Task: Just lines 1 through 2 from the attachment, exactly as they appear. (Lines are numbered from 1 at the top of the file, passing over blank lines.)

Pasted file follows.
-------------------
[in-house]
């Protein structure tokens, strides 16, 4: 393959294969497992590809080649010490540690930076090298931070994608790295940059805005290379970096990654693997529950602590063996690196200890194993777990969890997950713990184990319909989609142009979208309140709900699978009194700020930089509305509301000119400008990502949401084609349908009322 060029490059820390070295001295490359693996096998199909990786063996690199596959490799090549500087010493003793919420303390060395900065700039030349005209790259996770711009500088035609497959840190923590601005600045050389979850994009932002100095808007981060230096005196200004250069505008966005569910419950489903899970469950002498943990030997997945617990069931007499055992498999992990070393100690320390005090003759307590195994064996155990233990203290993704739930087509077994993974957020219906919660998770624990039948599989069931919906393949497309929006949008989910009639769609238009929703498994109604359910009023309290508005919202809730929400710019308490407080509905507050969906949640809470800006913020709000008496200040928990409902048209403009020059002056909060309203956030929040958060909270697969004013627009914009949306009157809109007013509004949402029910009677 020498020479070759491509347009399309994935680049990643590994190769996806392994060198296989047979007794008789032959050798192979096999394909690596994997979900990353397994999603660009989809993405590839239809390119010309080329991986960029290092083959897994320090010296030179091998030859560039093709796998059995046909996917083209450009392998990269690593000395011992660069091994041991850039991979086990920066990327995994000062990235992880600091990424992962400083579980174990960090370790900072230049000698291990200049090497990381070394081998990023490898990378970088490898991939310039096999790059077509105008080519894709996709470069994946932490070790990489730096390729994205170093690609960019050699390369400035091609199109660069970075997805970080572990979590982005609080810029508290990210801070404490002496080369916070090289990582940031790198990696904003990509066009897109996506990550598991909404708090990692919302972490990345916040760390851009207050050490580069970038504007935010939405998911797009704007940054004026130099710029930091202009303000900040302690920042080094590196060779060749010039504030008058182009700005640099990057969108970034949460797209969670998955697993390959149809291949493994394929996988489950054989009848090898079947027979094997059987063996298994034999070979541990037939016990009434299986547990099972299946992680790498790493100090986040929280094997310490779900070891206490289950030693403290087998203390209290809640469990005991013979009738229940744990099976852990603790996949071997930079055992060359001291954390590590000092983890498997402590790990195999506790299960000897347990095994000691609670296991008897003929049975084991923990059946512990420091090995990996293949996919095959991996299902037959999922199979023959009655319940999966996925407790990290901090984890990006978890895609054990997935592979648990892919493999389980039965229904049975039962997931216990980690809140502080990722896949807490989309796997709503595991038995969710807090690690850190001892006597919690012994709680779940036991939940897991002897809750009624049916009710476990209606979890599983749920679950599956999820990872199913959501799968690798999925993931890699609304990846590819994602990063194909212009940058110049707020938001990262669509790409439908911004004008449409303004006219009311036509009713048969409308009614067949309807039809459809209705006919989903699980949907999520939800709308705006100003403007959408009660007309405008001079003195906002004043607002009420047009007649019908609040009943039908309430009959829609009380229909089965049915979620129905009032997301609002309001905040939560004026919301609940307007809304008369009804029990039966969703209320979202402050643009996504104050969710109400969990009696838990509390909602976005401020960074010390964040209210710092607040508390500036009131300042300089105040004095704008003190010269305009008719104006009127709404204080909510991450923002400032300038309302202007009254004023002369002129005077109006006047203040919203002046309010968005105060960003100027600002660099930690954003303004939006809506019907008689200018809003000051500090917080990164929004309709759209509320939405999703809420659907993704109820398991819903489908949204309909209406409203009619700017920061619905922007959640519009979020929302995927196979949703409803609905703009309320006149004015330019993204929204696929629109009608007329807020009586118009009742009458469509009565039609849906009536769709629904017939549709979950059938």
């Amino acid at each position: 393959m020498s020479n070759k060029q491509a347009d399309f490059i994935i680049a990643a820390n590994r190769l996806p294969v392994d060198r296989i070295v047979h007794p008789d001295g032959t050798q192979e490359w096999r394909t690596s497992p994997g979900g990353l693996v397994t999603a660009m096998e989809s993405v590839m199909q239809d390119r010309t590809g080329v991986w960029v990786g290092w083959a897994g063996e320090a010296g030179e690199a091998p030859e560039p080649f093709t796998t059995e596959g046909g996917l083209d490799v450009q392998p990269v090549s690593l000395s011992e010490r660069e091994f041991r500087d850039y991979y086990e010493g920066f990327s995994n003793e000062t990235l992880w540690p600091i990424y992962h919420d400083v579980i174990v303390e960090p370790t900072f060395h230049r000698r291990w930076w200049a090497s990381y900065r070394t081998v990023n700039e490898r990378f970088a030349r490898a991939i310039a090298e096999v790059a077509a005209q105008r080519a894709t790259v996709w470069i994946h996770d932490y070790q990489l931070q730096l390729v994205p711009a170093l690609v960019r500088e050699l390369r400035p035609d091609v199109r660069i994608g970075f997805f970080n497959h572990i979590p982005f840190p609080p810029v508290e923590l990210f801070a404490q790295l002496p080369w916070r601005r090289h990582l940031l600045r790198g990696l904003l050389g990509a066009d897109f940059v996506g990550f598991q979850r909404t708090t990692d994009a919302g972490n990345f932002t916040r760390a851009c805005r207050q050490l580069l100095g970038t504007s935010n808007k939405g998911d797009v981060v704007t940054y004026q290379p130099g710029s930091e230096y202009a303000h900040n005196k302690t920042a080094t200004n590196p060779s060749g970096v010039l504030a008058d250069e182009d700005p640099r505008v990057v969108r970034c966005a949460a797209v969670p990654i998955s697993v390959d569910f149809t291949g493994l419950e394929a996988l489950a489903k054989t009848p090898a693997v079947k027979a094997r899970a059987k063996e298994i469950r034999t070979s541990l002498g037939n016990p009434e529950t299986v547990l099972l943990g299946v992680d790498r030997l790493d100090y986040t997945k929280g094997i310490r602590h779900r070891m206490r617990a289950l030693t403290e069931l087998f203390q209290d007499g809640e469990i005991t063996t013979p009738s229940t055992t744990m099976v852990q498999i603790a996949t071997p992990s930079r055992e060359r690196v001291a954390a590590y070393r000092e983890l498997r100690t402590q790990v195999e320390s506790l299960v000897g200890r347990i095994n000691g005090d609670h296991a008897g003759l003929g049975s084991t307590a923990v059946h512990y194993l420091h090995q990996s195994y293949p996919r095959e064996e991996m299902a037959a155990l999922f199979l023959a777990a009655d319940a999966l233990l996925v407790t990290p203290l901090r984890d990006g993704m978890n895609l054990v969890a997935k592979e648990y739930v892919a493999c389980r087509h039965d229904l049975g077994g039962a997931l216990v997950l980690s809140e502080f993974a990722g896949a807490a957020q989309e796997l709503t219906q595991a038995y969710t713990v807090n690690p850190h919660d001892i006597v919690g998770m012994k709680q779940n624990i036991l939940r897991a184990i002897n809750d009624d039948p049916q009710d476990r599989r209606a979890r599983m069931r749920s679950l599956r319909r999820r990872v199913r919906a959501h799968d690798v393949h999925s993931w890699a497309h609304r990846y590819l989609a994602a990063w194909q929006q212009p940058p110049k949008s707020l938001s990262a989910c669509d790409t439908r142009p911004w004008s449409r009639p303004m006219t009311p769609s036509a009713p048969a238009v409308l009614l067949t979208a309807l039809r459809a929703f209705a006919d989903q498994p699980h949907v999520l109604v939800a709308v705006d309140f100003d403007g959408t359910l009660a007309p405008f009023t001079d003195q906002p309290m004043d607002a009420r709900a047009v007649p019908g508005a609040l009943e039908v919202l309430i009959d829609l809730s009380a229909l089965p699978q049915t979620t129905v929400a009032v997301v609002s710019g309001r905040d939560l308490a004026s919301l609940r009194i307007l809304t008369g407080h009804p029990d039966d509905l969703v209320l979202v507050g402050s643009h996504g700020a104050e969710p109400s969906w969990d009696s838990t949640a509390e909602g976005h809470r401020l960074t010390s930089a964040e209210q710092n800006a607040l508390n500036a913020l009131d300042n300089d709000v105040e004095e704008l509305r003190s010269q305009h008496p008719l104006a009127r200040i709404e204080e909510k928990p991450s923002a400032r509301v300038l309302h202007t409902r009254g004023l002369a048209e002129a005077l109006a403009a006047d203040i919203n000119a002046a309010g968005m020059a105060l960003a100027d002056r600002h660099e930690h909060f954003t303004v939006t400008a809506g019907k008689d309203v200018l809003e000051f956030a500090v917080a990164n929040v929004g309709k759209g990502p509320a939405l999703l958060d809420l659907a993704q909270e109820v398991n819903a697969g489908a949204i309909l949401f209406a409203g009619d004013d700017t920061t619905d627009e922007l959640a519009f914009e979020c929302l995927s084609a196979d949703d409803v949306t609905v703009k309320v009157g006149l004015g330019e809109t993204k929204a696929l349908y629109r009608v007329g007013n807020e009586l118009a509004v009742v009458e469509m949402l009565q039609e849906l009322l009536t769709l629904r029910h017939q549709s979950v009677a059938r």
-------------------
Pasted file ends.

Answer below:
[in-house]
């Protein structure tokens, strides 16, 4: 393959294969497992590809080649010490540690930076090298931070994608790295940059805005290379970096990654693997529950602590063996690196200890194993777990969890997950713990184990319909989609142009979208309140709900699978009194700020930089509305509301000119400008990502949401084609349908009322 060029490059820390070295001295490359693996096998199909990786063996690199596959490799090549500087010493003793919420303390060395900065700039030349005209790259996770711009500088035609497959840190923590601005600045050389979850994009932002100095808007981060230096005196200004250069505008966005569910419950489903899970469950002498943990030997997945617990069931007499055992498999992990070393100690320390005090003759307590195994064996155990233990203290993704739930087509077994993974957020219906919660998770624990039948599989069931919906393949497309929006949008989910009639769609238009929703498994109604359910009023309290508005919202809730929400710019308490407080509905507050969906949640809470800006913020709000008496200040928990409902048209403009020059002056909060309203956030929040958060909270697969004013627009914009949306009157809109007013509004949402029910009677 020498020479070759491509347009399309994935680049990643590994190769996806392994060198296989047979007794008789032959050798192979096999394909690596994997979900990353397994999603660009989809993405590839239809390119010309080329991986960029290092083959897994320090010296030179091998030859560039093709796998059995046909996917083209450009392998990269690593000395011992660069091994041991850039991979086990920066990327995994000062990235992880600091990424992962400083579980174990960090370790900072230049000698291990200049090497990381070394081998990023490898990378970088490898991939310039096999790059077509105008080519894709996709470069994946932490070790990489730096390729994205170093690609960019050699390369400035091609199109660069970075997805970080572990979590982005609080810029508290990210801070404490002496080369916070090289990582940031790198990696904003990509066009897109996506990550598991909404708090990692919302972490990345916040760390851009207050050490580069970038504007935010939405998911797009704007940054004026130099710029930091202009303000900040302690920042080094590196060779060749010039504030008058182009700005640099990057969108970034949460797209969670998955697993390959149809291949493994394929996988489950054989009848090898079947027979094997059987063996298994034999070979541990037939016990009434299986547990099972299946992680790498790493100090986040929280094997310490779900070891206490289950030693403290087998203390209290809640469990005991013979009738229940744990099976852990603790996949071997930079055992060359001291954390590590000092983890498997402590790990195999506790299960000897347990095994000691609670296991008897003929049975084991923990059946512990420091090995990996293949996919095959991996299902037959999922199979023959009655319940999966996925407790990290901090984890990006978890895609054990997935592979648990892919493999389980039965229904049975039962997931216990980690809140502080990722896949807490989309796997709503595991038995969710807090690690850190001892006597919690012994709680779940036991939940897991002897809750009624049916009710476990209606979890599983749920679950599956999820990872199913959501799968690798999925993931890699609304990846590819994602990063194909212009940058110049707020938001990262669509790409439908911004004008449409303004006219009311036509009713048969409308009614067949309807039809459809209705006919989903699980949907999520939800709308705006100003403007959408009660007309405008001079003195906002004043607002009420047009007649019908609040009943039908309430009959829609009380229909089965049915979620129905009032997301609002309001905040939560004026919301609940307007809304008369009804029990039966969703209320979202402050643009996504104050969710109400969990009696838990509390909602976005401020960074010390964040209210710092607040508390500036009131300042300089105040004095704008003190010269305009008719104006009127709404204080909510991450923002400032300038309302202007009254004023002369002129005077109006006047203040919203002046309010968005105060960003100027600002660099930690954003303004939006809506019907008689200018809003000051500090917080990164929004309709759209509320939405999703809420659907993704109820398991819903489908949204309909209406409203009619700017920061619905922007959640519009979020929302995927196979949703409803609905703009309320006149004015330019993204929204696929629109009608007329807020009586118009009742009458469509009565039609849906009536769709629904017939549709979950059938």